Debt relief has been a long-standing sustainable development challenge. Calls from civil society organizations to “drop the debt” and efforts by governments to do so are not new – such as through the Heavily Indebted Poor Country initiative. Nevertheless, the impacts of COVID-19 on countries across the developing world have breathed new life into calls for debt relief. Debt servicing crowds out funds for healthcare, education, infrastructure and other essential government investments in people’s welfare. According to the One Campaign, 64 countries globally, 30 of which are in sub-Saharan Africa, spend more on debt servicing than in public health.
Prior to the COVID crisis, existing debt burdens were a cause for concern. The United Nations Task Force on Financing for Sustainable Development highlighted unsustainable debt as a key risk in 2020, noting that “44 percent of least developed and other low-income developing countries are currently at high risk or in debt distress.” As one analysis of the situation in Africa shows government debt as a share of GDP grew from just under 32 percent between 2010 and 2015 to over 50% in 2020. Countries such as Cape Verde and Mozambique are recording debt levels over 100%.
In response to this reality, civil society organizations, notably through efforts spear-headed by the UK-based Jubilee Debt Campaign, called for the immediate cancellation of 69 poor countries debt payments for 2020, including to private creditors. African scholars and governments have also called for relief. Experts at the US-based think tank, The Brookings Institute, agree, arguing that there should be a “two-year standstill on all external debt repayments, both interest and principal,” including with relief for middle-income countries. Further, they note that the IMF and World Bank should be empowered during this time to undertake comprehensive debt sustainability assessments for impacted countries to inform further debt restructuring.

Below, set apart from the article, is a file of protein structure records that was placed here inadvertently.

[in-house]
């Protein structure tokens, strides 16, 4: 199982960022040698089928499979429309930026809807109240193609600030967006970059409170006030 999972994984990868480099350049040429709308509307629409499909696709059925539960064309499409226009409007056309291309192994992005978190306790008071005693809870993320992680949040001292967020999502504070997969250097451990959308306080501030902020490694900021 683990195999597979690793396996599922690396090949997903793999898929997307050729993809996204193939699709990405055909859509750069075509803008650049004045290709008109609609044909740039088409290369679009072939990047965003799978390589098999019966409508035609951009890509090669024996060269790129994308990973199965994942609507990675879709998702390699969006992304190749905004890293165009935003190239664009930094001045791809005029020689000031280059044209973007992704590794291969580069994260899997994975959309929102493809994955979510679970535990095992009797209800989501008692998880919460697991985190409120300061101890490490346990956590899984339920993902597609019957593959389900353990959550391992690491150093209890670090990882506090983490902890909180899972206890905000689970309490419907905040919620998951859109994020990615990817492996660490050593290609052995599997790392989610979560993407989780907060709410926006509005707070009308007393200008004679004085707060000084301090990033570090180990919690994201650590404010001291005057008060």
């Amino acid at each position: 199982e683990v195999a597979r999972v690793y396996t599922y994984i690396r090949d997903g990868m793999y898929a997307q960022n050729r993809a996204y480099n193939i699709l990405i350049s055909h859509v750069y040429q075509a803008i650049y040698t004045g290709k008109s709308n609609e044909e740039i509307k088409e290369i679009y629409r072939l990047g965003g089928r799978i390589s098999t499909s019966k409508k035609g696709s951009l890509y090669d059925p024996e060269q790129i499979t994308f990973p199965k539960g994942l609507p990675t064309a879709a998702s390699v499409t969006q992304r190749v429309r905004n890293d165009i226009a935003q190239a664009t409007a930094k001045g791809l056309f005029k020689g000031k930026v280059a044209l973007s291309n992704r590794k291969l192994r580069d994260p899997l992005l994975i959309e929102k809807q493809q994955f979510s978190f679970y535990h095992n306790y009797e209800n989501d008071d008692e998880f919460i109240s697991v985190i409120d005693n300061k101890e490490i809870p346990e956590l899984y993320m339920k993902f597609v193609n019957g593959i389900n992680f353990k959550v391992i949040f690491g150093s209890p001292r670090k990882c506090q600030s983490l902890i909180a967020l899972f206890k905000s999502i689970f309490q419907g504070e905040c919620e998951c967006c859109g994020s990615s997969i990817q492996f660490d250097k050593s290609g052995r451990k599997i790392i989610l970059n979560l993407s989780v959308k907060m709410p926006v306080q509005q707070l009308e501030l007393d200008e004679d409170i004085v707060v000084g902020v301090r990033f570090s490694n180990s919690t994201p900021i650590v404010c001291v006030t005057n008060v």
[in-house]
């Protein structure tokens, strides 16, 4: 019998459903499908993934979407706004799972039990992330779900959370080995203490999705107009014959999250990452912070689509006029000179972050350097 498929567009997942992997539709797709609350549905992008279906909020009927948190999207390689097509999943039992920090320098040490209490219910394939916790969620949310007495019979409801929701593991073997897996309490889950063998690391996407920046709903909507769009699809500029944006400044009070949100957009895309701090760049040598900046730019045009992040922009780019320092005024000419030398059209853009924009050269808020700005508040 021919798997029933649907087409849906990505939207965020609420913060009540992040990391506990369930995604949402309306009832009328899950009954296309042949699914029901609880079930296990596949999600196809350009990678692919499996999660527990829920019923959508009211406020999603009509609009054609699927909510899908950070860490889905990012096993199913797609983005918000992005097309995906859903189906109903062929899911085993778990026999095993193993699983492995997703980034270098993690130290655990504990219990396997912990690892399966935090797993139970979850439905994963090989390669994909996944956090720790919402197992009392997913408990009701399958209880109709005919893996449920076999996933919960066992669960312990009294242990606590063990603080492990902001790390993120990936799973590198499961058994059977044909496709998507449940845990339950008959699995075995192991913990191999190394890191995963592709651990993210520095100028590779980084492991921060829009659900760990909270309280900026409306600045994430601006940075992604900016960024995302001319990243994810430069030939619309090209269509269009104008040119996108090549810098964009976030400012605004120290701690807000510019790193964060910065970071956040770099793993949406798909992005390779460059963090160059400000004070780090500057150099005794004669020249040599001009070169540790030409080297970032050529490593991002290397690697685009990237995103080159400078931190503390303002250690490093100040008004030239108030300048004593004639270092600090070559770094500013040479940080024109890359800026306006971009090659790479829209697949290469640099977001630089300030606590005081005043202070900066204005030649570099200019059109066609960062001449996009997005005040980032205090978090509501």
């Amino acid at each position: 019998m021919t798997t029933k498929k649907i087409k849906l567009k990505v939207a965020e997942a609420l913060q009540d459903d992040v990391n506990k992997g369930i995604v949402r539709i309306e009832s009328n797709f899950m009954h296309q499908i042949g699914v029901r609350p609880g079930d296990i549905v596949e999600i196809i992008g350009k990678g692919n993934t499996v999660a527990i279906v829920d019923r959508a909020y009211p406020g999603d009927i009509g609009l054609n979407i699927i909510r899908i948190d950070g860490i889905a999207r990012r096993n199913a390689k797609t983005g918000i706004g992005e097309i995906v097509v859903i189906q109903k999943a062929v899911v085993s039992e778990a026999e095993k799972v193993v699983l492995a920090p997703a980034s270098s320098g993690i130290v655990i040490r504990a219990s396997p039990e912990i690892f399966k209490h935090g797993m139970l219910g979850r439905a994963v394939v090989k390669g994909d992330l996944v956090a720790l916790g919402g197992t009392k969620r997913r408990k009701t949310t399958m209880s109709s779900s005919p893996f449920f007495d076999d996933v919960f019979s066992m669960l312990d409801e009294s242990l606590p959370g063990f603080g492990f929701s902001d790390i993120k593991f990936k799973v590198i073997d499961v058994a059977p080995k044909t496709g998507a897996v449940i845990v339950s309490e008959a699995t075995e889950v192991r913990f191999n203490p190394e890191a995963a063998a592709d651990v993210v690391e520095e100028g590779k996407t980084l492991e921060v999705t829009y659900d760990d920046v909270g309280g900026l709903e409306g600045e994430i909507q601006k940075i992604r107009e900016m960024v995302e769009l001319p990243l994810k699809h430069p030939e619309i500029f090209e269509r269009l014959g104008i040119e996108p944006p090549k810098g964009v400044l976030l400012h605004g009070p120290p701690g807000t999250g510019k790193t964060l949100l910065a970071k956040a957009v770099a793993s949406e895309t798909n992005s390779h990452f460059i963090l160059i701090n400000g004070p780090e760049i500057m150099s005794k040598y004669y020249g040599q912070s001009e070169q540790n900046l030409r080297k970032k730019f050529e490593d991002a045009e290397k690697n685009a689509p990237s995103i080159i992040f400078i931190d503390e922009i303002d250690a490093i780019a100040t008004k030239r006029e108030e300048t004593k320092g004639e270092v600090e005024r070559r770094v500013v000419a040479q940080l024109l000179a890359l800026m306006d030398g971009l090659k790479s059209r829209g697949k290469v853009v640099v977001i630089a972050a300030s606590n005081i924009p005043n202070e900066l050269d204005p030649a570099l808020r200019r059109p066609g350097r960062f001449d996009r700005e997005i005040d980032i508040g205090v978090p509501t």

In response to this reality, on April 15 members of the G20 agreed to debt relief for least developed countries and other low-income countries for the remainder of 2020, which is expected to free up $US 20 billion for developing countries. What this means is that countries will not be required to make debt service payments in 2020 though their interest will continue to grow and payments will be required later – in other words, the initiative does not amount to debt cancellation. Moreover, the G20 is considering how a new issuance of Special Drawing Rights (think international reserves) by the International Monetary Fund could be made available to help countries deal with short-term liquidity constraints though no agreement was made on this front.
China has stated that it, too, supports the suspension of debt repayments but has not committed to forgiveness in the current crisis. China is a major player when it comes to borrowing in Africa. It is estimated that 20% of African government debt is owed to China. Rather than cancelling debt, China is more likely to postpone loan payments, offer debt restructuring or a debt/equity swap. For China, like other major debtors, debt cancellation or forgiveness could mean funding more debts, as it would improve African government’s debt ratio, creating opportunities for governments’ to borrow more from commercial or other creditors.